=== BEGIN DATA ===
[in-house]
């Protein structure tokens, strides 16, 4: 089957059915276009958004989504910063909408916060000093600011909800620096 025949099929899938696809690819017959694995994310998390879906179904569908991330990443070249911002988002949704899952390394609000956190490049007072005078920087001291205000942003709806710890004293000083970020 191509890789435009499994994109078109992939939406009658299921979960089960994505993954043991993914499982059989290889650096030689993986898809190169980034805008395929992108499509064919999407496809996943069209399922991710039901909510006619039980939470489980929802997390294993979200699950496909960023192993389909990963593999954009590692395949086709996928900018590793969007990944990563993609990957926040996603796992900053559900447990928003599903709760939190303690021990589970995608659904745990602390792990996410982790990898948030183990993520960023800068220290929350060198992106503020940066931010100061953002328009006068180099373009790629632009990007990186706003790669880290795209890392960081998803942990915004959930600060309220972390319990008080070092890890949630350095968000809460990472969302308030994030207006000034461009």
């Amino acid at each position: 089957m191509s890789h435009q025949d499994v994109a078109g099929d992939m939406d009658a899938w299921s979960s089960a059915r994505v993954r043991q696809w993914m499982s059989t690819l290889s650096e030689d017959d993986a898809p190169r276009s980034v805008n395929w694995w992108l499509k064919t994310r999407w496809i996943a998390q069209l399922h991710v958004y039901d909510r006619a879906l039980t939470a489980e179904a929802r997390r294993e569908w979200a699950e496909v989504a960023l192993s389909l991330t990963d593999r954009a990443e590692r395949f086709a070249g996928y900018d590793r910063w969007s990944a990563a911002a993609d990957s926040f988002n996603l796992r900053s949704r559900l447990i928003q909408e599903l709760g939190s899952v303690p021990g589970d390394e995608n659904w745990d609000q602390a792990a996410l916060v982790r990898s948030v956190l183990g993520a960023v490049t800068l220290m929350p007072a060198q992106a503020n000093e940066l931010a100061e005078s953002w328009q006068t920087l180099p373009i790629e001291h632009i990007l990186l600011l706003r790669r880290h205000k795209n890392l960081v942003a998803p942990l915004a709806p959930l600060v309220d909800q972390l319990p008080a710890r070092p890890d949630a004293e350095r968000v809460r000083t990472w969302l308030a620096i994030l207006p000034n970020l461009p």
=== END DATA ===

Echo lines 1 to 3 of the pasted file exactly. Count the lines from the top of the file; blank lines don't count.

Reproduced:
[in-house]
């Protein structure tokens, strides 16, 4: 089957059915276009958004989504910063909408916060000093600011909800620096 025949099929899938696809690819017959694995994310998390879906179904569908991330990443070249911002988002949704899952390394609000956190490049007072005078920087001291205000942003709806710890004293000083970020 191509890789435009499994994109078109992939939406009658299921979960089960994505993954043991993914499982059989290889650096030689993986898809190169980034805008395929992108499509064919999407496809996943069209399922991710039901909510006619039980939470489980929802997390294993979200699950496909960023192993389909990963593999954009590692395949086709996928900018590793969007990944990563993609990957926040996603796992900053559900447990928003599903709760939190303690021990589970995608659904745990602390792990996410982790990898948030183990993520960023800068220290929350060198992106503020940066931010100061953002328009006068180099373009790629632009990007990186706003790669880290795209890392960081998803942990915004959930600060309220972390319990008080070092890890949630350095968000809460990472969302308030994030207006000034461009």
């Amino acid at each position: 089957m191509s890789h435009q025949d499994v994109a078109g099929d992939m939406d009658a899938w299921s979960s089960a059915r994505v993954r043991q696809w993914m499982s059989t690819l290889s650096e030689d017959d993986a898809p190169r276009s980034v805008n395929w694995w992108l499509k064919t994310r999407w496809i996943a998390q069209l399922h991710v958004y039901d909510r006619a879906l039980t939470a489980e179904a929802r997390r294993e569908w979200a699950e496909v989504a960023l192993s389909l991330t990963d593999r954009a990443e590692r395949f086709a070249g996928y900018d590793r910063w969007s990944a990563a911002a993609d990957s926040f988002n996603l796992r900053s949704r559900l447990i928003q909408e599903l709760g939190s899952v303690p021990g589970d390394e995608n659904w745990d609000q602390a792990a996410l916060v982790r990898s948030v956190l183990g993520a960023v490049t800068l220290m929350p007072a060198q992106a503020n000093e940066l931010a100061e005078s953002w328009q006068t920087l180099p373009i790629e001291h632009i990007l990186l600011l706003r790669r880290h205000k795209n890392l960081v942003a998803p942990l915004a709806p959930l600060v309220d909800q972390l319990p008080a710890r070092p890890d949630a004293e350095r968000v809460r000083t990472w969302l308030a620096i994030l207006p000034n970020l461009p």